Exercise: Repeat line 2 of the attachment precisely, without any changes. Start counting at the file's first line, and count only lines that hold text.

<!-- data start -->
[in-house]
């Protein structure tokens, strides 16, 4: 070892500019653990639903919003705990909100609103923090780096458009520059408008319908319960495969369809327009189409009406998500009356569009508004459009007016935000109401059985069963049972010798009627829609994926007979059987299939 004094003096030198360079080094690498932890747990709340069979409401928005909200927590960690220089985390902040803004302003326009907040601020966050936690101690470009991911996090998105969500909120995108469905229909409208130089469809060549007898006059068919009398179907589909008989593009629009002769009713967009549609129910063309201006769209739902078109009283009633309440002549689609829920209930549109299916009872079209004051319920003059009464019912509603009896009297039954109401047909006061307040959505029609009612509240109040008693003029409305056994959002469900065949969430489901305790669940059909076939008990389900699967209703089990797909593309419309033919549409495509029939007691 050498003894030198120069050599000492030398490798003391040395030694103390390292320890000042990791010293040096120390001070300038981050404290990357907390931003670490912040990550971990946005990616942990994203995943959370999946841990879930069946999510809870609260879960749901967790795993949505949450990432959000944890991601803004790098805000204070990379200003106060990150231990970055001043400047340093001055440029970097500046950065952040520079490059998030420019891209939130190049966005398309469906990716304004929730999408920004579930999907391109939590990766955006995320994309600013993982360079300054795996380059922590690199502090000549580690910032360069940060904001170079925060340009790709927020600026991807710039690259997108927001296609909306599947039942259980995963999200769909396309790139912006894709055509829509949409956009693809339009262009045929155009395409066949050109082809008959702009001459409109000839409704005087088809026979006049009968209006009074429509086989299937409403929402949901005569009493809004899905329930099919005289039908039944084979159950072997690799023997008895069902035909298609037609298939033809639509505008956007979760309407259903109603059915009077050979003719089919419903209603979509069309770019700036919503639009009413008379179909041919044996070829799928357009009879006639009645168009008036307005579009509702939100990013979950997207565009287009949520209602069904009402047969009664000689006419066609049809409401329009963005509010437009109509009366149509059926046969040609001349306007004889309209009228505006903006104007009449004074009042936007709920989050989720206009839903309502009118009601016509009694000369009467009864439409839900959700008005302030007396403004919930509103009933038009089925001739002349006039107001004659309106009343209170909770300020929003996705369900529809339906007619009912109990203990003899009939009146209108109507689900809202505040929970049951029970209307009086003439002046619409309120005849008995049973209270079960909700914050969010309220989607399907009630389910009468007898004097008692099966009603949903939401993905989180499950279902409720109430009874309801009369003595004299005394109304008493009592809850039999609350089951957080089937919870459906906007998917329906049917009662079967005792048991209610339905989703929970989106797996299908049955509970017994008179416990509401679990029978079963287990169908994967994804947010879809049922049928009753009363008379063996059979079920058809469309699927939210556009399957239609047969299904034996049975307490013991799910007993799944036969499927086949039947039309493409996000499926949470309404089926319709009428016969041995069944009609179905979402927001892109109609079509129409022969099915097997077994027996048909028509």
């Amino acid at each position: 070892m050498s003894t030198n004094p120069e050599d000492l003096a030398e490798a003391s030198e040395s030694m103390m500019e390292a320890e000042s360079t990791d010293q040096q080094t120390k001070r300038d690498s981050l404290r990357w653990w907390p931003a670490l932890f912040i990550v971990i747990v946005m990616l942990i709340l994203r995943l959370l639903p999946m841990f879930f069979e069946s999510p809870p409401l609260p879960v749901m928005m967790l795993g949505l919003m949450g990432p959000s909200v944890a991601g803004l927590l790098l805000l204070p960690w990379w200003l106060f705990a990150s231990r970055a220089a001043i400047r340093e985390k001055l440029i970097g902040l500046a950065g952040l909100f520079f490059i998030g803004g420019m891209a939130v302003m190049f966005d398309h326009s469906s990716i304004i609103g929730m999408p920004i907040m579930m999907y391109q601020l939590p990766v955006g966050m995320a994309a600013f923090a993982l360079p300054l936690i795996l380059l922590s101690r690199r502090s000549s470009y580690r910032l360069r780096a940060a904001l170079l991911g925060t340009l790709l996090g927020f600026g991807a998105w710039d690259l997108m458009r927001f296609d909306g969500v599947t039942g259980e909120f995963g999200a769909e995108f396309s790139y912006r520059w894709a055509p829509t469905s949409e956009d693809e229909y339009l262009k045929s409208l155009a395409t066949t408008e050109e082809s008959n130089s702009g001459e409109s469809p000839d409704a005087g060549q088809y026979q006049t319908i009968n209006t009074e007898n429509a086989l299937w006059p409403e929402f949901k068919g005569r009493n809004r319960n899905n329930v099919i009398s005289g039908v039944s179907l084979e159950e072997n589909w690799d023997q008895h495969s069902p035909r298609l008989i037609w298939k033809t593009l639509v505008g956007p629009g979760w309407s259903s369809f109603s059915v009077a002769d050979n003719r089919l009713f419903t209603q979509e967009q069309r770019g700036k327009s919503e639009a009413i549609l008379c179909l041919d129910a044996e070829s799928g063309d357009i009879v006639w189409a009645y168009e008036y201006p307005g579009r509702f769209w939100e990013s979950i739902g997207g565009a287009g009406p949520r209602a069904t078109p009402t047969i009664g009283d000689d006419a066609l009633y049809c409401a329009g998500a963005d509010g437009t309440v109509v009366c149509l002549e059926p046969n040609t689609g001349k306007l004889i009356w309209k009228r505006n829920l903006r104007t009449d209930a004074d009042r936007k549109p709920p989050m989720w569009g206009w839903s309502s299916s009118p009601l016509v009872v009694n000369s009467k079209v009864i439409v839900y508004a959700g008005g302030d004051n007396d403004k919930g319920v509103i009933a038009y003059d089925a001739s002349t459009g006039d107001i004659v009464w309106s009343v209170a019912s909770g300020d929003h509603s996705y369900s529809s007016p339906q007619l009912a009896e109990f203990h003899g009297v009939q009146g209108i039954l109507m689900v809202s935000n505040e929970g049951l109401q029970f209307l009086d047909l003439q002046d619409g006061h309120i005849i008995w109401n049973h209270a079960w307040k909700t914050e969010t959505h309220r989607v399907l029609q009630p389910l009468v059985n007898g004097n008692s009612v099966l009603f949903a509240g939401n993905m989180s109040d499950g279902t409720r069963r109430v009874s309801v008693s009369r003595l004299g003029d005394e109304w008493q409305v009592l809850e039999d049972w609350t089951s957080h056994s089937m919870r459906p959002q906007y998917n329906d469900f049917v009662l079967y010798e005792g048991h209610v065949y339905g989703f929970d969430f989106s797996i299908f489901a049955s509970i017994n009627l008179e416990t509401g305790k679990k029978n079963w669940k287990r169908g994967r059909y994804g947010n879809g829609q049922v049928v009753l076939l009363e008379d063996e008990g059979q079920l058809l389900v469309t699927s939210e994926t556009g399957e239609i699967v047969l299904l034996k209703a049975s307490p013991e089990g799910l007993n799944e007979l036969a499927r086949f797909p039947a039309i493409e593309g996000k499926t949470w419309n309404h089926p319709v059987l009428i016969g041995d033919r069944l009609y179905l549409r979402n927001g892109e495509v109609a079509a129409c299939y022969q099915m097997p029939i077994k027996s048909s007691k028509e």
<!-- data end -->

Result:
């Protein structure tokens, strides 16, 4: 070892500019653990639903919003705990909100609103923090780096458009520059408008319908319960495969369809327009189409009406998500009356569009508004459009007016935000109401059985069963049972010798009627829609994926007979059987299939 004094003096030198360079080094690498932890747990709340069979409401928005909200927590960690220089985390902040803004302003326009907040601020966050936690101690470009991911996090998105969500909120995108469905229909409208130089469809060549007898006059068919009398179907589909008989593009629009002769009713967009549609129910063309201006769209739902078109009283009633309440002549689609829920209930549109299916009872079209004051319920003059009464019912509603009896009297039954109401047909006061307040959505029609009612509240109040008693003029409305056994959002469900065949969430489901305790669940059909076939008990389900699967209703089990797909593309419309033919549409495509029939007691 050498003894030198120069050599000492030398490798003391040395030694103390390292320890000042990791010293040096120390001070300038981050404290990357907390931003670490912040990550971990946005990616942990994203995943959370999946841990879930069946999510809870609260879960749901967790795993949505949450990432959000944890991601803004790098805000204070990379200003106060990150231990970055001043400047340093001055440029970097500046950065952040520079490059998030420019891209939130190049966005398309469906990716304004929730999408920004579930999907391109939590990766955006995320994309600013993982360079300054795996380059922590690199502090000549580690910032360069940060904001170079925060340009790709927020600026991807710039690259997108927001296609909306599947039942259980995963999200769909396309790139912006894709055509829509949409956009693809339009262009045929155009395409066949050109082809008959702009001459409109000839409704005087088809026979006049009968209006009074429509086989299937409403929402949901005569009493809004899905329930099919005289039908039944084979159950072997690799023997008895069902035909298609037609298939033809639509505008956007979760309407259903109603059915009077050979003719089919419903209603979509069309770019700036919503639009009413008379179909041919044996070829799928357009009879006639009645168009008036307005579009509702939100990013979950997207565009287009949520209602069904009402047969009664000689006419066609049809409401329009963005509010437009109509009366149509059926046969040609001349306007004889309209009228505006903006104007009449004074009042936007709920989050989720206009839903309502009118009601016509009694000369009467009864439409839900959700008005302030007396403004919930509103009933038009089925001739002349006039107001004659309106009343209170909770300020929003996705369900529809339906007619009912109990203990003899009939009146209108109507689900809202505040929970049951029970209307009086003439002046619409309120005849008995049973209270079960909700914050969010309220989607399907009630389910009468007898004097008692099966009603949903939401993905989180499950279902409720109430009874309801009369003595004299005394109304008493009592809850039999609350089951957080089937919870459906906007998917329906049917009662079967005792048991209610339905989703929970989106797996299908049955509970017994008179416990509401679990029978079963287990169908994967994804947010879809049922049928009753009363008379063996059979079920058809469309699927939210556009399957239609047969299904034996049975307490013991799910007993799944036969499927086949039947039309493409996000499926949470309404089926319709009428016969041995069944009609179905979402927001892109109609079509129409022969099915097997077994027996048909028509």